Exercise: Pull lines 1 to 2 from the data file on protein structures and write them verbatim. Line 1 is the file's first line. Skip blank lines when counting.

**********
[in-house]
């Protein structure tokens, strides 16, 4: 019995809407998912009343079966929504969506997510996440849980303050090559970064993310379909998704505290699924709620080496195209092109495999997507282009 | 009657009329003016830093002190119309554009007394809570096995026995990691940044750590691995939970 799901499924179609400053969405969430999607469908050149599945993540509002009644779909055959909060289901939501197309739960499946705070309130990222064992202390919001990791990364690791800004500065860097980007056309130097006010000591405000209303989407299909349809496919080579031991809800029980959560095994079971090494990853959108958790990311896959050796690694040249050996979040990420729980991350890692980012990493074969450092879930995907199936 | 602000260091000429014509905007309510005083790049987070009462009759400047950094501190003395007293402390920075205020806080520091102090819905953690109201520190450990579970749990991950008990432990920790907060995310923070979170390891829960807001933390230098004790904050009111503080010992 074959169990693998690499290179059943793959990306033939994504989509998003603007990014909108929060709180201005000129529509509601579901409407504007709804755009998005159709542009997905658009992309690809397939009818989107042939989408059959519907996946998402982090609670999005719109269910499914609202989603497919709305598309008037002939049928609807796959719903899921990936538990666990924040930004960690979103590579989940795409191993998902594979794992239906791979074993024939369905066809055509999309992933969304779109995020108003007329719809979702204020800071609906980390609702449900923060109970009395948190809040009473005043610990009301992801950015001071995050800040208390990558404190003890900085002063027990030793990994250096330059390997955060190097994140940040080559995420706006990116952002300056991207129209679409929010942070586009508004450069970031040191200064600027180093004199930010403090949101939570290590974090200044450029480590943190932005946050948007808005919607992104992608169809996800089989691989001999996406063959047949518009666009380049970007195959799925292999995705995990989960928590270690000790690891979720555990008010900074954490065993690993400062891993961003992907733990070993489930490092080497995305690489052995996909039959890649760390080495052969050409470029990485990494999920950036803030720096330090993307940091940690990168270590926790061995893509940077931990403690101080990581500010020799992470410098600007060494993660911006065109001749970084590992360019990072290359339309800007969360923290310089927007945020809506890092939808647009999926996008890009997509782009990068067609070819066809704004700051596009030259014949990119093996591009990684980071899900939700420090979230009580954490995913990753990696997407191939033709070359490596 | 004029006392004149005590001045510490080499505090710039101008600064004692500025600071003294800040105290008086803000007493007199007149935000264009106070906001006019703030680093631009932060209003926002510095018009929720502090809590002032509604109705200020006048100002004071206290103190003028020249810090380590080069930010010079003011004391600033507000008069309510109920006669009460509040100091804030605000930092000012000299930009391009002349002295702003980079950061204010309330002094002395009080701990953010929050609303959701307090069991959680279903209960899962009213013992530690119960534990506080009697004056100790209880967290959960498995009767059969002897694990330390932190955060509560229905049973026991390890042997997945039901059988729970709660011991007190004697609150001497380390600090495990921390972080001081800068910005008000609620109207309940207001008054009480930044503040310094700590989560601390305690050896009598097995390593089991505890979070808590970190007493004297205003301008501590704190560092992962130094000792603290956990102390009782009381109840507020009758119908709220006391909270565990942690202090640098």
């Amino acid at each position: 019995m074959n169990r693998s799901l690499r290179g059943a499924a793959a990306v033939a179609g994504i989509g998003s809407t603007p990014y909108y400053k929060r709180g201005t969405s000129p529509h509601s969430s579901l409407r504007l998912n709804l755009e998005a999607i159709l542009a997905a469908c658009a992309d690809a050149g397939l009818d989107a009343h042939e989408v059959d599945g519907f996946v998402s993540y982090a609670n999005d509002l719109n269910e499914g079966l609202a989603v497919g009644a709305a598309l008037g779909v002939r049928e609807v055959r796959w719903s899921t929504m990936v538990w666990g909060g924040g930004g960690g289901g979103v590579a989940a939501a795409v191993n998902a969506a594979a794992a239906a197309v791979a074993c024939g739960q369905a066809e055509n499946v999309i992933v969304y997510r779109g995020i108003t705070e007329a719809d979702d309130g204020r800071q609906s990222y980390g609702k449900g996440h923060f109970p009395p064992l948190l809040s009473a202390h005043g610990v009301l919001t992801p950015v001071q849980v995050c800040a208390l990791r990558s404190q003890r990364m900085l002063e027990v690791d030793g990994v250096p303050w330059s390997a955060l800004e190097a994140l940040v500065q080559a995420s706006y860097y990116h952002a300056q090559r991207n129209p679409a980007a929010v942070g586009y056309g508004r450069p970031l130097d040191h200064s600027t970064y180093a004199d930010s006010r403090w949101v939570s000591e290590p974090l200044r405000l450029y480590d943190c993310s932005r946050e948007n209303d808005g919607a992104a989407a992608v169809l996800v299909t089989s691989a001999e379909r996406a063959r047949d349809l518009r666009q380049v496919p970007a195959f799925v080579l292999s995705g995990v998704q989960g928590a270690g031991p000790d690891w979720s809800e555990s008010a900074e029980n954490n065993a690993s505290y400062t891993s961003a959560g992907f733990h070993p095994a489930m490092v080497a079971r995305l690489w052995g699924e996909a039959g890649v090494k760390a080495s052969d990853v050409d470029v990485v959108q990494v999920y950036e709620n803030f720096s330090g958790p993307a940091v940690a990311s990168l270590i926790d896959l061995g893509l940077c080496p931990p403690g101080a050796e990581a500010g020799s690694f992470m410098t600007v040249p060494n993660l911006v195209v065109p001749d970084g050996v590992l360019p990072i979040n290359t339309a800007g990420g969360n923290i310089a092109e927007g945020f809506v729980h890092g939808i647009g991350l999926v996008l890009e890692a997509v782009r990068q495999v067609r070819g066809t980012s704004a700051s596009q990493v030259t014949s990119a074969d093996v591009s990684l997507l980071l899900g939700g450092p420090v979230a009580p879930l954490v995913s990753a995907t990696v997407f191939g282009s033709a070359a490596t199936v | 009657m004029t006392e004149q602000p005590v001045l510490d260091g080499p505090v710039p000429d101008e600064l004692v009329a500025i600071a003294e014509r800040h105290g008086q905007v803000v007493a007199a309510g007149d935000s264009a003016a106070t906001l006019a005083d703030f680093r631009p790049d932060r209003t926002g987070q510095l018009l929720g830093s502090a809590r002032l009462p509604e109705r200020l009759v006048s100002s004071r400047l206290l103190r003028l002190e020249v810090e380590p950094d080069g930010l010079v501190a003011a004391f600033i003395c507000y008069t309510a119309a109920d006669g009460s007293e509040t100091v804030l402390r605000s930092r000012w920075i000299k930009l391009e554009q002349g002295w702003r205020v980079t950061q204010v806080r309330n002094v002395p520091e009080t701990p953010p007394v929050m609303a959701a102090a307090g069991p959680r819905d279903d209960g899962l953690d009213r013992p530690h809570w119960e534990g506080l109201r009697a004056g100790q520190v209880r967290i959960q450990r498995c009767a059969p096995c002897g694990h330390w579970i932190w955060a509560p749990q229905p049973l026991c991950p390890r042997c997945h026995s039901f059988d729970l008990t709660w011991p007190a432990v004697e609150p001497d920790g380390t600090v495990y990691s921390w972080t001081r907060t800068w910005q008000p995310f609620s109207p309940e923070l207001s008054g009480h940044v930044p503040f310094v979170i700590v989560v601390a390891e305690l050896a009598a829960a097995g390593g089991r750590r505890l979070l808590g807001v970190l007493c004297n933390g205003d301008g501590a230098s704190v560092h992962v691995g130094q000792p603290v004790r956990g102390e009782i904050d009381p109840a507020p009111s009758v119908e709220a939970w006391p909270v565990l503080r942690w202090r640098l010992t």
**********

[in-house]
């Protein structure tokens, strides 16, 4: 019995809407998912009343079966929504969506997510996440849980303050090559970064993310379909998704505290699924709620080496195209092109495999997507282009 | 009657009329003016830093002190119309554009007394809570096995026995990691940044750590691995939970 799901499924179609400053969405969430999607469908050149599945993540509002009644779909055959909060289901939501197309739960499946705070309130990222064992202390919001990791990364690791800004500065860097980007056309130097006010000591405000209303989407299909349809496919080579031991809800029980959560095994079971090494990853959108958790990311896959050796690694040249050996979040990420729980991350890692980012990493074969450092879930995907199936 | 602000260091000429014509905007309510005083790049987070009462009759400047950094501190003395007293402390920075205020806080520091102090819905953690109201520190450990579970749990991950008990432990920790907060995310923070979170390891829960807001933390230098004790904050009111503080010992 074959169990693998690499290179059943793959990306033939994504989509998003603007990014909108929060709180201005000129529509509601579901409407504007709804755009998005159709542009997905658009992309690809397939009818989107042939989408059959519907996946998402982090609670999005719109269910499914609202989603497919709305598309008037002939049928609807796959719903899921990936538990666990924040930004960690979103590579989940795409191993998902594979794992239906791979074993024939369905066809055509999309992933969304779109995020108003007329719809979702204020800071609906980390609702449900923060109970009395948190809040009473005043610990009301992801950015001071995050800040208390990558404190003890900085002063027990030793990994250096330059390997955060190097994140940040080559995420706006990116952002300056991207129209679409929010942070586009508004450069970031040191200064600027180093004199930010403090949101939570290590974090200044450029480590943190932005946050948007808005919607992104992608169809996800089989691989001999996406063959047949518009666009380049970007195959799925292999995705995990989960928590270690000790690891979720555990008010900074954490065993690993400062891993961003992907733990070993489930490092080497995305690489052995996909039959890649760390080495052969050409470029990485990494999920950036803030720096330090993307940091940690990168270590926790061995893509940077931990403690101080990581500010020799992470410098600007060494993660911006065109001749970084590992360019990072290359339309800007969360923290310089927007945020809506890092939808647009999926996008890009997509782009990068067609070819066809704004700051596009030259014949990119093996591009990684980071899900939700420090979230009580954490995913990753990696997407191939033709070359490596 | 004029006392004149005590001045510490080499505090710039101008600064004692500025600071003294800040105290008086803000007493007199007149935000264009106070906001006019703030680093631009932060209003926002510095018009929720502090809590002032509604109705200020006048100002004071206290103190003028020249810090380590080069930010010079003011004391600033507000008069309510109920006669009460509040100091804030605000930092000012000299930009391009002349002295702003980079950061204010309330002094002395009080701990953010929050609303959701307090069991959680279903209960899962009213013992530690119960534990506080009697004056100790209880967290959960498995009767059969002897694990330390932190955060509560229905049973026991390890042997997945039901059988729970709660011991007190004697609150001497380390600090495990921390972080001081800068910005008000609620109207309940207001008054009480930044503040310094700590989560601390305690050896009598097995390593089991505890979070808590970190007493004297205003301008501590704190560092992962130094000792603290956990102390009782009381109840507020009758119908709220006391909270565990942690202090640098």